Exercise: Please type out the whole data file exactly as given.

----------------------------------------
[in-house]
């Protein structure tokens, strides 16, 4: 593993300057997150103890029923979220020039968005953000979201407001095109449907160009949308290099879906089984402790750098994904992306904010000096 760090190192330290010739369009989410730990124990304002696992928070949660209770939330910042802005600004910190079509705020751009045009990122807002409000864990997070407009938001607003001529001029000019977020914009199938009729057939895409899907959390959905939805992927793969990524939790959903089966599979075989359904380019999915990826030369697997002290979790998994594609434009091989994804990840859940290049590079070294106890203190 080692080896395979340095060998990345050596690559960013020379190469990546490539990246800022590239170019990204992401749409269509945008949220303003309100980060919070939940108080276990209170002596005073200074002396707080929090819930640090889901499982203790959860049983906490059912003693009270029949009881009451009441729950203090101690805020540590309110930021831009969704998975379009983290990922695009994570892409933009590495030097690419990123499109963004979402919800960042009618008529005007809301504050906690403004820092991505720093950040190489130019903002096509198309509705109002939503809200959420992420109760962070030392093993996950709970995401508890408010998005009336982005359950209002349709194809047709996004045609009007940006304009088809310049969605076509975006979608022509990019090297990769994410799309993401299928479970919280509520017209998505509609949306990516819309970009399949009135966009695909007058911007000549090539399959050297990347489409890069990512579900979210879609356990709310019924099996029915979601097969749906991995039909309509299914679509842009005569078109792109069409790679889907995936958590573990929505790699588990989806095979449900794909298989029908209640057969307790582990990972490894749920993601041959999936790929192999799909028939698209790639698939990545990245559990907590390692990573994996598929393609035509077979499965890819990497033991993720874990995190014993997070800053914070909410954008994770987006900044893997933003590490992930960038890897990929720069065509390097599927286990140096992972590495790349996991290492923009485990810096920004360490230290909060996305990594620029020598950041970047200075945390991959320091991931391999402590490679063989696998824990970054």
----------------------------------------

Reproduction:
[in-house]
């Protein structure tokens, strides 16, 4: 593993300057997150103890029923979220020039968005953000979201407001095109449907160009949308290099879906089984402790750098994904992306904010000096 760090190192330290010739369009989410730990124990304002696992928070949660209770939330910042802005600004910190079509705020751009045009990122807002409000864990997070407009938001607003001529001029000019977020914009199938009729057939895409899907959390959905939805992927793969990524939790959903089966599979075989359904380019999915990826030369697997002290979790998994594609434009091989994804990840859940290049590079070294106890203190 080692080896395979340095060998990345050596690559960013020379190469990546490539990246800022590239170019990204992401749409269509945008949220303003309100980060919070939940108080276990209170002596005073200074002396707080929090819930640090889901499982203790959860049983906490059912003693009270029949009881009451009441729950203090101690805020540590309110930021831009969704998975379009983290990922695009994570892409933009590495030097690419990123499109963004979402919800960042009618008529005007809301504050906690403004820092991505720093950040190489130019903002096509198309509705109002939503809200959420992420109760962070030392093993996950709970995401508890408010998005009336982005359950209002349709194809047709996004045609009007940006304009088809310049969605076509975006979608022509990019090297990769994410799309993401299928479970919280509520017209998505509609949306990516819309970009399949009135966009695909007058911007000549090539399959050297990347489409890069990512579900979210879609356990709310019924099996029915979601097969749906991995039909309509299914679509842009005569078109792109069409790679889907995936958590573990929505790699588990989806095979449900794909298989029908209640057969307790582990990972490894749920993601041959999936790929192999799909028939698209790639698939990545990245559990907590390692990573994996598929393609035509077979499965890819990497033991993720874990995190014993997070800053914070909410954008994770987006900044893997933003590490992930960038890897990929720069065509390097599927286990140096992972590495790349996991290492923009485990810096920004360490230290909060996305990594620029020598950041970047200075945390991959320091991931391999402590490679063989696998824990970054």